• drcasevincent

Meditation Monday...or any day!

Executive functioning (EF) deficits are often associated with ADHD and Autism Spectrum Disorder. However, as a psychologist, when working with my clients, we often discover that mood states can also impact EF skills. Oftentimes, clients may endorse difficulties with impulsivity, weaknesses with working memory, as well as difficulties with attention and organization. It is also known that stress interferes with executive functioning skills and emotional regulation skills. It turns out that there are many research studies on the benefits of meditation improving our EF skills. Meditation can be a common means of coping with stress and improving emotional control, including anxious behaviors. But, there also appears to be benefits for improving our attention skills!

Although, there are many forms of meditation, researchers generally classify them into two categories: techniques of concentration or techniques of contemplation. In meditation practices involving concentration, such as Zen meditation, the focus is on a specific event, image, or sound, trying to direct all attention to a single focal point. Contemplative techniques include mindfulness meditation practices and the goal is to be aware of any thoughts and sensations, while trying not to become actively involved in our thoughts.


There is a growing body of research on the beneficial effects of meditation as a stress-coping mechanism and improving brain function. Stress and anxiety can overwhelm and lower our effectiveness and productivity in our daily lives. These can also contribute to poor impulse control, difficulties with attention, impaired working memory skills, and exacerbate emotional difficulties or symptoms of ADHD.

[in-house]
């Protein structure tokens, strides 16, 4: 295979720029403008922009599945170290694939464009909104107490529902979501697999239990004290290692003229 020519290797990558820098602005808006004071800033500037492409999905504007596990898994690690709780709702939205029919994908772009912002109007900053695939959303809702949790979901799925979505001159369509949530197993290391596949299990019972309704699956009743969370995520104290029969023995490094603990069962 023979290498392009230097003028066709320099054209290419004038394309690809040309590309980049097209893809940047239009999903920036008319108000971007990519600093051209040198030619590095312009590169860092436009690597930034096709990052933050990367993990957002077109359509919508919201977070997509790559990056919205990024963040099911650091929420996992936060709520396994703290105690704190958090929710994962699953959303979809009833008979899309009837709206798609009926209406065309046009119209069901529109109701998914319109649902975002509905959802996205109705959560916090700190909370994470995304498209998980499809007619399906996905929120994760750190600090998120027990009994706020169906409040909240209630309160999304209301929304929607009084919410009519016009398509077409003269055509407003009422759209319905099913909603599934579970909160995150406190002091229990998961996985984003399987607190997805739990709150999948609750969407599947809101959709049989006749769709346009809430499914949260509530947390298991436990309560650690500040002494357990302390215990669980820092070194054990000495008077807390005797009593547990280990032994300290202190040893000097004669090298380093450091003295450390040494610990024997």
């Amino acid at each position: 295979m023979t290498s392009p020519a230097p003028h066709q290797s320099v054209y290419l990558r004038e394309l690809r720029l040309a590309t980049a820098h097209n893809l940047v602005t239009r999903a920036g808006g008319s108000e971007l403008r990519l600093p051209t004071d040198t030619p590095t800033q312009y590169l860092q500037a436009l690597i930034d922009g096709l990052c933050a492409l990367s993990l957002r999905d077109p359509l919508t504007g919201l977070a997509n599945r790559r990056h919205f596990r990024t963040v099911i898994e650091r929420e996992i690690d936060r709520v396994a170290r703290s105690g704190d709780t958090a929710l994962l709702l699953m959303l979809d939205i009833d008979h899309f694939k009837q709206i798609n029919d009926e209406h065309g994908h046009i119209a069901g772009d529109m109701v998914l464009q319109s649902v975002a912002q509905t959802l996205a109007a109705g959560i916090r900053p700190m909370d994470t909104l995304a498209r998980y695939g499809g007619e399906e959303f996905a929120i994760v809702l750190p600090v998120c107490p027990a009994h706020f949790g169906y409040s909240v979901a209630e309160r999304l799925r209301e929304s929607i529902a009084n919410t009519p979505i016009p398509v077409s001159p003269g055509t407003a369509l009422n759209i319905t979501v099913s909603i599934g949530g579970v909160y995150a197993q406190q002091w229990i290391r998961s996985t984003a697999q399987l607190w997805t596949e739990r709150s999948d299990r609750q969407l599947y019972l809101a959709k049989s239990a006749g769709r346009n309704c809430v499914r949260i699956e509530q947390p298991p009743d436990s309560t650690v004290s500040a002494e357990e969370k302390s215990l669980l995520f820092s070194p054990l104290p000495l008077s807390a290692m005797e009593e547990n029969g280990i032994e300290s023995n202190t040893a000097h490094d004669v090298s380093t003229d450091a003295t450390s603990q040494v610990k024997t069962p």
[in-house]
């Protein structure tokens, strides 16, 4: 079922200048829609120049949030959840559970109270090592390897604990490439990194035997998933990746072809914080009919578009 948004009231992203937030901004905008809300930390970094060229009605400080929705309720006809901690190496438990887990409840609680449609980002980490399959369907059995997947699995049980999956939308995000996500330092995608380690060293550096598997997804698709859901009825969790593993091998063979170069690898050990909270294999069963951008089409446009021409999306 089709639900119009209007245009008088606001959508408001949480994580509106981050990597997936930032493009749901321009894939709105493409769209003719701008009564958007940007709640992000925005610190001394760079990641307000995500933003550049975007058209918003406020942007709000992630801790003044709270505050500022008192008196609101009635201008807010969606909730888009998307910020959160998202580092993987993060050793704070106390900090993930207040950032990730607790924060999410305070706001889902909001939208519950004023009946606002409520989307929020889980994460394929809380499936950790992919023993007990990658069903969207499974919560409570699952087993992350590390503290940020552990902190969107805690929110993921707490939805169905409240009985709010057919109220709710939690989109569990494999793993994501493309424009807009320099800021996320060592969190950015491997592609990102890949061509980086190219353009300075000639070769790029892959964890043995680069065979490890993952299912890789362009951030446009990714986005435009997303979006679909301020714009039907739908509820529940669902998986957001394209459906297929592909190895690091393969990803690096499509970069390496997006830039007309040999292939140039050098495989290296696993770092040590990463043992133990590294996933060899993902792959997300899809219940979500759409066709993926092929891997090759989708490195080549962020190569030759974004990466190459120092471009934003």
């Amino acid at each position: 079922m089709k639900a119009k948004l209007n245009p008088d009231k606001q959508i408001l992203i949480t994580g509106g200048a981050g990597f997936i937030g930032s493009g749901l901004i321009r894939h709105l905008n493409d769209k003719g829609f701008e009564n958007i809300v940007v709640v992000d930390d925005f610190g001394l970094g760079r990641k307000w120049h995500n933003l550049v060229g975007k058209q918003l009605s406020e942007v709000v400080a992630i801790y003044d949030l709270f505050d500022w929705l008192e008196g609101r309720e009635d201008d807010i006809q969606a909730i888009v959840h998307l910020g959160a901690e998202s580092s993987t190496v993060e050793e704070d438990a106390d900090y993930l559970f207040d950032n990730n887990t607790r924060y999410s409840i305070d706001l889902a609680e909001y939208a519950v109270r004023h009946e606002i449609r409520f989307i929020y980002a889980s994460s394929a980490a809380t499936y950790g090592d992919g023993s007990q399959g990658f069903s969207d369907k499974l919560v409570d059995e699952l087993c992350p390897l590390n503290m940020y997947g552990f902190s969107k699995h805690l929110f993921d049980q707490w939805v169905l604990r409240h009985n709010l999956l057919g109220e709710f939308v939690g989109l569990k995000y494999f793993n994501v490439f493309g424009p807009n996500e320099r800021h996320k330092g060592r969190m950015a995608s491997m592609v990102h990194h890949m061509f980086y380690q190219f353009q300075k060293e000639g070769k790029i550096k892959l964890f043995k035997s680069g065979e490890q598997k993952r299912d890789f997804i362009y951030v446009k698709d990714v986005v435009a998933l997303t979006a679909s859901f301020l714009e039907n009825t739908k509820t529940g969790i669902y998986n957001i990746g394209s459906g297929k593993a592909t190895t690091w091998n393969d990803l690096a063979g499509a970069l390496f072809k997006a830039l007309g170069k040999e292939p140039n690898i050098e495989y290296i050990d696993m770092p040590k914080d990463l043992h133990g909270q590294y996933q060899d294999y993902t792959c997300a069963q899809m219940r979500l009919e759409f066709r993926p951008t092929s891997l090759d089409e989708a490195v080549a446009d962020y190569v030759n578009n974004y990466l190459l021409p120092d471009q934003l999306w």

With that in mind, many of these meditation techniques are easy to learn and requires only 10-15 minutes twice a day. There are also findings that changes in the brain may take place within a short period of time with the practice of meditation. This is particularly encouraging for individuals who are seeking an alternative or a supplement to medication for managing their mood or symptoms associated with ADHD and impaired executive function.


If you are new to meditation, it is sometimes helpful to have a therapist guide you or try out the popular podcast: Meditation Station or this site: http://www.dartmouth.edu/~healthed/relax/downloads.html#music



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